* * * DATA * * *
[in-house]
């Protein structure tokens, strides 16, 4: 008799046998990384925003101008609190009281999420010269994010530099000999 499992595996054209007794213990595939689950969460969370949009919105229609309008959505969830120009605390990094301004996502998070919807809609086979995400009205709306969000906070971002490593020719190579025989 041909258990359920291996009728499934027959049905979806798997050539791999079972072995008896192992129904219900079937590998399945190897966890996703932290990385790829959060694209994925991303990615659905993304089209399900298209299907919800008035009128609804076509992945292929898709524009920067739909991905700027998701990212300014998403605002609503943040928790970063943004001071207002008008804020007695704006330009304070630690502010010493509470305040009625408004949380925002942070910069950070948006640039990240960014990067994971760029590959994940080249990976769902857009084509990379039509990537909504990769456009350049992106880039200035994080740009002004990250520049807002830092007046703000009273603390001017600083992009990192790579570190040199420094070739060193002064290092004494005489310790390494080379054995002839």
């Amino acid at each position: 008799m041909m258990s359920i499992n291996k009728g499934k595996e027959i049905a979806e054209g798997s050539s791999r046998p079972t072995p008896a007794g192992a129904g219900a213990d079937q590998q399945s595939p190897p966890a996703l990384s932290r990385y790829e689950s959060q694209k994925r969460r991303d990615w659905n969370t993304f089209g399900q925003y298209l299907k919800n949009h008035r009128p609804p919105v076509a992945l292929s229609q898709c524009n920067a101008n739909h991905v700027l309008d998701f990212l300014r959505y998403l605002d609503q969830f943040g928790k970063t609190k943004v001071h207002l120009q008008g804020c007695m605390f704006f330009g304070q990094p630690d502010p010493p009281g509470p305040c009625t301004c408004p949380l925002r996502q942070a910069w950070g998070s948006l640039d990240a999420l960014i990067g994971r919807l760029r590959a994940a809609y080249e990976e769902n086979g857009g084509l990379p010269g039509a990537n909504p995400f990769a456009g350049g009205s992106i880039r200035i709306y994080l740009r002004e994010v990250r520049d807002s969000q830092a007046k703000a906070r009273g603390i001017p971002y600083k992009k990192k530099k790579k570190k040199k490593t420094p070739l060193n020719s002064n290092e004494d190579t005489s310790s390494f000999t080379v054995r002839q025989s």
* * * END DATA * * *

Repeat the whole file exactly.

[in-house]
């Protein structure tokens, strides 16, 4: 008799046998990384925003101008609190009281999420010269994010530099000999 499992595996054209007794213990595939689950969460969370949009919105229609309008959505969830120009605390990094301004996502998070919807809609086979995400009205709306969000906070971002490593020719190579025989 041909258990359920291996009728499934027959049905979806798997050539791999079972072995008896192992129904219900079937590998399945190897966890996703932290990385790829959060694209994925991303990615659905993304089209399900298209299907919800008035009128609804076509992945292929898709524009920067739909991905700027998701990212300014998403605002609503943040928790970063943004001071207002008008804020007695704006330009304070630690502010010493509470305040009625408004949380925002942070910069950070948006640039990240960014990067994971760029590959994940080249990976769902857009084509990379039509990537909504990769456009350049992106880039200035994080740009002004990250520049807002830092007046703000009273603390001017600083992009990192790579570190040199420094070739060193002064290092004494005489310790390494080379054995002839």
């Amino acid at each position: 008799m041909m258990s359920i499992n291996k009728g499934k595996e027959i049905a979806e054209g798997s050539s791999r046998p079972t072995p008896a007794g192992a129904g219900a213990d079937q590998q399945s595939p190897p966890a996703l990384s932290r990385y790829e689950s959060q694209k994925r969460r991303d990615w659905n969370t993304f089209g399900q925003y298209l299907k919800n949009h008035r009128p609804p919105v076509a992945l292929s229609q898709c524009n920067a101008n739909h991905v700027l309008d998701f990212l300014r959505y998403l605002d609503q969830f943040g928790k970063t609190k943004v001071h207002l120009q008008g804020c007695m605390f704006f330009g304070q990094p630690d502010p010493p009281g509470p305040c009625t301004c408004p949380l925002r996502q942070a910069w950070g998070s948006l640039d990240a999420l960014i990067g994971r919807l760029r590959a994940a809609y080249e990976e769902n086979g857009g084509l990379p010269g039509a990537n909504p995400f990769a456009g350049g009205s992106i880039r200035i709306y994080l740009r002004e994010v990250r520049d807002s969000q830092a007046k703000a906070r009273g603390i001017p971002y600083k992009k990192k530099k790579k570190k040199k490593t420094p070739l060193n020719s002064n290092e004494d190579t005489s310790s390494f000999t080379v054995r002839q025989s």